Sunday 21 January 2018

Russia claims victory in war against rebels in Chechnya

Tony Halpin in Moscow

Russia declared victory yesterday in its war to crush separatists in the rebel republic of Chechnya; a conflict that has cost the lives of an estimated 100,000 people since the region claimed independence in 1991.

A decade after Vladimir Putin rose to power pledging to restore Kremlin rule, Russia said it was ending "counter-terror operations".

The decision cements the rule of Ramzan Kadyrov, Chechnya's feared president, who has been accused repeatedly of involvement in torture and murder. Mr Kadyrov (32) has sworn loyalty to Mr Putin, who has allowed him almost complete autonomy in running the republic in the North Caucasus.

The former rebel said: "We have defeated the bandits. We can calmly announce our victory."

Counter-terror operations were introduced in 1999 after the then little-known Mr Putin was appointed prime minister by an ailing President Yeltsin. Patriotic fervour swept him into the Kremlin as president in 2000 after he launched the Second Chechen War against the rebels. The Chechen capital, Grozny, was flattened in the offensive he ordered, which drew international condemnation but was supported widely at home.

Mr Putin installed a pro-Moscow regime headed by Mr Kadyrov's father, Akhmad, as part of his strategy to "Chechenise" the conflict by using local forces to defeat the rebels. When Akhmad was killed by a bomb in 2004, Mr Putin installed Ramzan as president in 2007.

Thousands of Russian troops fought a bitter campaign against insurgents who began a guerrilla war from the mountains.

The rebels were joined by foreign fighters waging a "holy war" to establish an Islamic caliphate on Russia's southern frontier.

The conflict generated intense hatred that produced notorious acts of terrorism by Chechen rebels, including the hostage crisis at the Nord-Ost theatre, Moscow, in 2002, and the massacre of 344 pupils and parents at a Beslan school in 2004.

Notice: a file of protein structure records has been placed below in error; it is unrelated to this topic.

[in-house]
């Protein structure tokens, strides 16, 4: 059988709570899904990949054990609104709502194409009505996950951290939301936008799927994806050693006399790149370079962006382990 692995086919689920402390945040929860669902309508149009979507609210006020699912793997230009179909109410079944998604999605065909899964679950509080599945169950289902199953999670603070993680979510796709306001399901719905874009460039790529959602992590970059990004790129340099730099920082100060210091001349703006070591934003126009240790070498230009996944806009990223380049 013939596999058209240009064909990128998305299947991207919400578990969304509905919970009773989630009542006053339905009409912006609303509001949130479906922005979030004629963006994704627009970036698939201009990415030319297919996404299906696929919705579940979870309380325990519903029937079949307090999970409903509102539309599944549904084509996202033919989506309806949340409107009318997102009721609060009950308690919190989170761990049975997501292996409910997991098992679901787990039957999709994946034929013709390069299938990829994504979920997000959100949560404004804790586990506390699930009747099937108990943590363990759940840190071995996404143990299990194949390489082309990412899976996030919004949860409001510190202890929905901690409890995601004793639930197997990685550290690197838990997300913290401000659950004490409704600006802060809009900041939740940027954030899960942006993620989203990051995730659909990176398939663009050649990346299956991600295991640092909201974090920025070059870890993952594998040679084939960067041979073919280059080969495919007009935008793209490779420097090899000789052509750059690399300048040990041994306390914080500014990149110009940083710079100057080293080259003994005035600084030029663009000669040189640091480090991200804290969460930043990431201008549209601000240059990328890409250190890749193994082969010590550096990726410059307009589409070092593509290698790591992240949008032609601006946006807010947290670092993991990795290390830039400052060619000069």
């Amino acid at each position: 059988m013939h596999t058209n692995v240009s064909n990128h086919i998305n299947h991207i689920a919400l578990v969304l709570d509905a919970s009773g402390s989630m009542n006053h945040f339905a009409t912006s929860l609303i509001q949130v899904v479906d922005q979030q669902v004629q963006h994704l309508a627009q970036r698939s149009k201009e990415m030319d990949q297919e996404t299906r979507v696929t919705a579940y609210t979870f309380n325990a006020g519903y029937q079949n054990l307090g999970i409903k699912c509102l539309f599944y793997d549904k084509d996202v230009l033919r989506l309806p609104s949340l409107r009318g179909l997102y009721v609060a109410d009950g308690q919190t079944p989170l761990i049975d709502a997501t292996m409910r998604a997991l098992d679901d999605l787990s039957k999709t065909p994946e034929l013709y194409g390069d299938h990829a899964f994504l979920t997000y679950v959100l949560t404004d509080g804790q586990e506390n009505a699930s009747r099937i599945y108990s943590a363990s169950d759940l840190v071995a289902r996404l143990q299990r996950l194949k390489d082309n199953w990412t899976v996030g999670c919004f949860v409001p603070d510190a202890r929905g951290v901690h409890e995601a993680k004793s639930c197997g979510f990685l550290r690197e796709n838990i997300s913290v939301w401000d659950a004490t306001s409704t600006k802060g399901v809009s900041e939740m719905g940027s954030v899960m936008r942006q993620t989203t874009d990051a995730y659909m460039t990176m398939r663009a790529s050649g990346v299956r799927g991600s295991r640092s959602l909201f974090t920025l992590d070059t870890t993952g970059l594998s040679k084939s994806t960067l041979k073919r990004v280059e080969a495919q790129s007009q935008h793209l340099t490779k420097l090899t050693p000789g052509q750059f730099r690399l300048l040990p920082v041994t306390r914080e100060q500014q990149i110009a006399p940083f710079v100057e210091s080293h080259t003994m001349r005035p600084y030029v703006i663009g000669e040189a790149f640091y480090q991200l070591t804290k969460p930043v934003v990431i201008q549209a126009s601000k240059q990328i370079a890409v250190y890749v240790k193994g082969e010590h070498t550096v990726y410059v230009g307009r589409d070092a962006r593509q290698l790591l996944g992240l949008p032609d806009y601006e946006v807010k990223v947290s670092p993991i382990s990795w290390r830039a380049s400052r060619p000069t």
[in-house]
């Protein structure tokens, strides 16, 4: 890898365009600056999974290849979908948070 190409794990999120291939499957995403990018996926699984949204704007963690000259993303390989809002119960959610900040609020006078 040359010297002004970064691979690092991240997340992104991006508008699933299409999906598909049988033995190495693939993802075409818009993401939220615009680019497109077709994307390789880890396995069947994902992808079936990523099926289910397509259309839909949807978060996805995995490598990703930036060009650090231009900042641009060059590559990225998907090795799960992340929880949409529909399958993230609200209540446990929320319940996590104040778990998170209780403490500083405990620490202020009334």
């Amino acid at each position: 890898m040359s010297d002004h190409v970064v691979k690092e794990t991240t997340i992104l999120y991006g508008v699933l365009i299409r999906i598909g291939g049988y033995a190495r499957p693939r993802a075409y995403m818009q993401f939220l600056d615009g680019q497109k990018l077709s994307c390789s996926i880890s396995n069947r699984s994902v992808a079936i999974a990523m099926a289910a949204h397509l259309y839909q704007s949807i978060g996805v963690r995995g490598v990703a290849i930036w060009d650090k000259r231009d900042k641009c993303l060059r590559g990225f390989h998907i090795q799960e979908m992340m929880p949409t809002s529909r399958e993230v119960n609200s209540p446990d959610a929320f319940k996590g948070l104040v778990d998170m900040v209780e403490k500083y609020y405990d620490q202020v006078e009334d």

Mr Kadyrov keeps tigers, bears and leopards in a personal zoo at his family compound in Chechnya, which is also reputed to house a private prison.

The slain journalist Anna Politkovskaya, who criticised human rights abuses in Chechnya, described Mr Kadyrov as a "Stalin of our times".

She claimed, days before she was shot dead in Moscow in 2006, that she had obtained material implicating a private militia controlled by Mr Kadyrov in torture and killings.

He has established stability in Chechnya and oversaw a remarkable reconstruction of Grozny using billions of dollars of federal funding. But some in Moscow fear that he has grown too powerful for the Kremlin to control, despite protestations of loyalty to Russia.


He had lobbied for an end to the counter-terror operation, which will allow him to tighten his grip on Chechnya as federal authorities withdraw as many as 20,000 police and soldiers.

Mr Kadyrov has taken to imposing elements of Islamic law, including headscarves for women in public buildings and restrictions on alcohol. He called last week for men in Chechnya to practise polygamy, even though it is illegal under Russian law. (© The Times, London)

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